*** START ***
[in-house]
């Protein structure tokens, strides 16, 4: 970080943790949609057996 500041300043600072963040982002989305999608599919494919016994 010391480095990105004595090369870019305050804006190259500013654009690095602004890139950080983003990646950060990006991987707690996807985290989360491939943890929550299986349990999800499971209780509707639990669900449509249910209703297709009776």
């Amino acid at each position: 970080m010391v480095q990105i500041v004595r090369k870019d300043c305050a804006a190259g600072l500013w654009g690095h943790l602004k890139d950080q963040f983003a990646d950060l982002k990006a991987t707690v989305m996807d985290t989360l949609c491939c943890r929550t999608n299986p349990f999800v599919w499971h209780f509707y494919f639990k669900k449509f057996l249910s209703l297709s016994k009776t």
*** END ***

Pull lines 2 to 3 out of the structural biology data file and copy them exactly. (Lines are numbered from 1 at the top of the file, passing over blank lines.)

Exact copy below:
């Protein structure tokens, strides 16, 4: 970080943790949609057996 500041300043600072963040982002989305999608599919494919016994 010391480095990105004595090369870019305050804006190259500013654009690095602004890139950080983003990646950060990006991987707690996807985290989360491939943890929550299986349990999800499971209780509707639990669900449509249910209703297709009776």
């Amino acid at each position: 970080m010391v480095q990105i500041v004595r090369k870019d300043c305050a804006a190259g600072l500013w654009g690095h943790l602004k890139d950080q963040f983003a990646d950060l982002k990006a991987t707690v989305m996807d985290t989360l949609c491939c943890r929550t999608n299986p349990f999800v599919w499971h209780f509707y494919f639990k669900k449509f057996l249910s209703l297709s016994k009776t």